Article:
With three outs remaining in the Orioles’ 2-0 victory, I got tired of the standing room area and headed here:
The move paid off. Look what I ended up getting:
Home plate umpire Tony Randazzo tossed me a rubbed-up commemorative ball as he headed off the field, and then Orioles manager Dave Trembley gave me his Twins lineup card. Here’s a better look at it.
Of all the lineup cards I’ve gotten over the years, this is one of my favorites because of Trembley’s notations. Did you notice what he wrote next to Nick Punto’s name? It says, “NOT GOOD RHH .083,” which obviously means that Punto, a switch-hitter, is terrible from the right side. Directly above that, Trembley noted that Alexi Casilla is better against left-handed pitching. And who knew that Jim Thome was 0-for-3 against Will Ohman?
My day of snagging wasn’t done. Orioles reliever Matt Albers threw me my eighth ball of the day when he walked in from the bullpen, and then Alan Dunn, the bullpen coach, tossed me another less than 60 seconds later. (If I hadn’t dropped that stupid grounder during BP, I would’ve hit double digits — something Bob had said would be impossible at this stadium.)
Before heading back to our hotel, Jona and I stopped by Smalley’s 87 Club for one final meal, this time with a gentleman named Albert (and his kids), who had helped two days earlier with the media.
Aside from the lack of game home runs, my time in Minnesota could not have been any better.
• 9 balls at this game (seven pictured on the right because I gave two away)
• 82 balls in 8 games this season = 10.25 balls per game.
• .813 Ballhawk Winning Percentage this season (6.5 wins, 1.5 losses)
• 637 consecutive games with at least one ball
• 188 consecutive games outside of New York with at least one ball
• 4,440 total balls
• 29 donors (click here to learn more and get involved)
• $3.85 pledged per ball (if you add up all the pledges)
• $34.65 raised at this game
• $315.70 raised this season for Pitch In For Baseball
This was a very special day…
Not only was it my parents’ 35th anniversary, but it was the first time that I walked all the way around the outside of Citi Field since that snowy day in February of 2008.
Naturally, I took photos of everything, starting with the view from the subway exit:
I headed past the Brooklyn Dodgers Rotunda…
…and walked the length of the stadium toward the left field gate:
I rounded the corner and walked to the outermost edge of the parking lot. Here’s what the stadium looked like from afar — from about a quarter of a mile from home plate in straight-away left field:
I didn’t like what I saw. It didn’t look like a baseball stadium. It looked like a jumbled mess of generic modern architecture.
I walked closer…
On the right side of this edge of the stadium, there was some type of employee entrance:
In the middle, there was a chain-link fence blocking off a huge area of loading docks:
On the left side, there was a security guard and a “DO NOT ENTER” sign:
Do you see all those cork-shaped objects poking out of the ground every four feet? Do you know what those are for? Here in New York City, they’ve been popping up on sidewalks outside of new and important buildings. They’re there to prevent extremists (i.e. Al-Qaeda, Hamas, disgruntled Mets fans, etc.) from driving too close with explosive-laden vehicles.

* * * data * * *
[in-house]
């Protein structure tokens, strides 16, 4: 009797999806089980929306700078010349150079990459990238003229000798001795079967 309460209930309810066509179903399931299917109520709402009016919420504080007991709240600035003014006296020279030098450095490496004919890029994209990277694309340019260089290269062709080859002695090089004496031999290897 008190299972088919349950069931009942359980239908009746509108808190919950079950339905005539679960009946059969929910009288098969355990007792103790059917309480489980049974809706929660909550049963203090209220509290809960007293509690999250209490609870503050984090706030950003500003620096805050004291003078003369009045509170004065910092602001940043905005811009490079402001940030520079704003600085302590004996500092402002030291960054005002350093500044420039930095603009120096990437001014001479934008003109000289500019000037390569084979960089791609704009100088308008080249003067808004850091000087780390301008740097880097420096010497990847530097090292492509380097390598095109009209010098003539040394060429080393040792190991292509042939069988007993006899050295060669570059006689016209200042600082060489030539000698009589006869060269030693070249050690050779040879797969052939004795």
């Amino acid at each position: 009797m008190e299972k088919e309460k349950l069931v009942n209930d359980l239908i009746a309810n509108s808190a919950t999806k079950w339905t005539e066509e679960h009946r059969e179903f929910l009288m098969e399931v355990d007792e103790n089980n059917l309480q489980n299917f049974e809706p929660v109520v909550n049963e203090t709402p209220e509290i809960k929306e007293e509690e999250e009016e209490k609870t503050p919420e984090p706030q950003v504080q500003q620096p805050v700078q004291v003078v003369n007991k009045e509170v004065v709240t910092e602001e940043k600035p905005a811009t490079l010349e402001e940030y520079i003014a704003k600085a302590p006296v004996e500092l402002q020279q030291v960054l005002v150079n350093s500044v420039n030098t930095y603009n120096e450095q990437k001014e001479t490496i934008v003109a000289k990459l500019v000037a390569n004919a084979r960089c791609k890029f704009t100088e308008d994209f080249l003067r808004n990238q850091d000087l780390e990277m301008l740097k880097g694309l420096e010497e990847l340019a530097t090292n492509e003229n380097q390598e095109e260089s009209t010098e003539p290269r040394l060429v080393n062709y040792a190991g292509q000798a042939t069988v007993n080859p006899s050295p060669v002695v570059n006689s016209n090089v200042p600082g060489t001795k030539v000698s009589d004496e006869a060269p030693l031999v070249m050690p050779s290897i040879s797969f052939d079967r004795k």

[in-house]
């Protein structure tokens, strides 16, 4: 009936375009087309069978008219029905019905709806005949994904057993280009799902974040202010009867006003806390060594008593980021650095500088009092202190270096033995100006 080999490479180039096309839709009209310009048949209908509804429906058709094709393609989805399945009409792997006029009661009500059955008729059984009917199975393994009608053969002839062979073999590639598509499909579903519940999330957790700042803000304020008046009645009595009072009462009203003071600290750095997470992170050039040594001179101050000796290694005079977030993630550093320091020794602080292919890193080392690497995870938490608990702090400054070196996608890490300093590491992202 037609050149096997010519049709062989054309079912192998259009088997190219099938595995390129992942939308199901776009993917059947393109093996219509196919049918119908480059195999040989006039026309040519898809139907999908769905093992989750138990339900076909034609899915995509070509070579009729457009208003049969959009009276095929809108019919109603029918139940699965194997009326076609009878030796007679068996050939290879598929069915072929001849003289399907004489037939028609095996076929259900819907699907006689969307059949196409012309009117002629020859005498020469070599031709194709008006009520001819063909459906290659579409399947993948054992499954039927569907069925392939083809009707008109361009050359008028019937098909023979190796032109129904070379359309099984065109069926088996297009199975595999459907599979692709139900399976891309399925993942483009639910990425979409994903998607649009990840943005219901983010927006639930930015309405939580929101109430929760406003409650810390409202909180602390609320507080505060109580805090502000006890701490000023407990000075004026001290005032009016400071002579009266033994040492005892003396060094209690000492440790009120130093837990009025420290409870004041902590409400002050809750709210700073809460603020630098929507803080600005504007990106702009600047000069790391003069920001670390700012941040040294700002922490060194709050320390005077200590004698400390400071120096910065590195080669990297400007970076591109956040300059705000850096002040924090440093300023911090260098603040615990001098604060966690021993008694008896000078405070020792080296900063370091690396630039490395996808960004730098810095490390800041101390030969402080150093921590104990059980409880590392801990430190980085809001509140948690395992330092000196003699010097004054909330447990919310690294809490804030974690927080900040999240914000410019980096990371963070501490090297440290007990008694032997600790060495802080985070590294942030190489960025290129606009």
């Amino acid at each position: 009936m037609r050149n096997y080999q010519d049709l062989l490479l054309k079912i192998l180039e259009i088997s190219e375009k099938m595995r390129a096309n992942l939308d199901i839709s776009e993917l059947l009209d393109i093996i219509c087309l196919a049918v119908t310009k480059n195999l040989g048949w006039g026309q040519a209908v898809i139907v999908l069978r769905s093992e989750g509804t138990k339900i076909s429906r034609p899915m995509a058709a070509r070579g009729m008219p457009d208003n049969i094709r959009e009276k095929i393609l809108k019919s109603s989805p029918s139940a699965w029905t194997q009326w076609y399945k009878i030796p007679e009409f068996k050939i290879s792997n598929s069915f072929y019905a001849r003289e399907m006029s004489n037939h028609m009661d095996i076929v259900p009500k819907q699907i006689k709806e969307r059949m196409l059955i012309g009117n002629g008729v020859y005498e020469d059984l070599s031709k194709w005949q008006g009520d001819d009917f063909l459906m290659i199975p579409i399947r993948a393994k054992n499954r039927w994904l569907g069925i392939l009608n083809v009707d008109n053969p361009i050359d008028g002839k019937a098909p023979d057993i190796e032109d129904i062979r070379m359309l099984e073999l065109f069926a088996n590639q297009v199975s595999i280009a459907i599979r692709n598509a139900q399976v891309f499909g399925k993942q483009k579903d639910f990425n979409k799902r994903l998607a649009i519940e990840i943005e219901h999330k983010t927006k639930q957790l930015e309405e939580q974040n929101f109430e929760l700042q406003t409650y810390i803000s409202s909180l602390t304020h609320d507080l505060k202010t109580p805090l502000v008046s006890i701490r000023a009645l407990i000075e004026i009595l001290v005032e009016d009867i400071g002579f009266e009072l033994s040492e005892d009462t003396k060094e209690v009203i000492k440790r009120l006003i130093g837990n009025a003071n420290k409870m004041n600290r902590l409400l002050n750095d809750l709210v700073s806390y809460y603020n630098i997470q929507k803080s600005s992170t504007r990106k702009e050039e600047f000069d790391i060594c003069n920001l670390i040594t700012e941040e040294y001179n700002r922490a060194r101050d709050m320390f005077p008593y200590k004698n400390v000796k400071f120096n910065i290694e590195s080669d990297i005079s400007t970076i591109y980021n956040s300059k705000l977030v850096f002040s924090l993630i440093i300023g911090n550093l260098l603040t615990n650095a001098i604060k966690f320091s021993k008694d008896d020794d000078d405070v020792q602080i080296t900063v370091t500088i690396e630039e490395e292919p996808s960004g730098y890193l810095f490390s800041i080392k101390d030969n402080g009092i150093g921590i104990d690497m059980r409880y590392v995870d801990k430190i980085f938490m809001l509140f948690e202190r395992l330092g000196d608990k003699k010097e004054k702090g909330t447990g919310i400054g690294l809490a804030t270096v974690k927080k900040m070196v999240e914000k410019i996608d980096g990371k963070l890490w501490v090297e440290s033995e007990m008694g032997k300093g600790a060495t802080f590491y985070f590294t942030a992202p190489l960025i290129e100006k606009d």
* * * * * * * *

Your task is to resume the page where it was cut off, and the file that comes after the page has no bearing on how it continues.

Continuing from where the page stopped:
Several policemen eyed me suspiciously as I walked around taking photos. I eyed them right back and rounded another corner…
…and peeked through one of Citi Field’s many glass doors. This is what I saw:
In case it’s not clear, this construction zone is inside Citi Field — basically at the deepest part of center field. Can anyone explain why the stadium is still under construction six months after it opened? Do we have Bernie Madoff to thank for this? What was/is this area supposed to end up being? I thought this new stadium was supposed to be “intimate.”
I approached the bullpen gate in right-center field:
In the photo above, did you notice all the cars and signs on the left side of the road? You know what’s over there, RIGHT across from the stadium? If you were to stand with your back facing the bullpen gate and walk across the street, this is what you’d see:
Instead of paying Oliver Perez $36 million to “pitch” for three years, the Mets should’ve bought out all the auto repair centers and replaced them with a public park…with some orange and blue flowers…and a few restaurants…and fountains…and a small baseball field where people could play catch…and statues of players who actually played for the Mets.
I rounded yet another corner and headed past the right field gate:
The following photo shows where the Mets players walk in from their parking lot:
Normally (as you might recall from my entry on 8/4/09 when I got Livan Hernandez to sign my 4,000th ball), this area is gated off in order to keep the fans as far away from the players as possible. The reason why it wasn’t blocked when I passed by is that it was already 4:15pm. All the Mets players were safely inside.
I made it all the way back around to the Rotunda:
(GOSH I love barricades!)
As I was looking for the best spot to wait in line, I ran into a new-ish friend (and aspiring ballhawk) named Ryan. He was there with his friend Keith. You’ll see a photo of them at the end of this entry.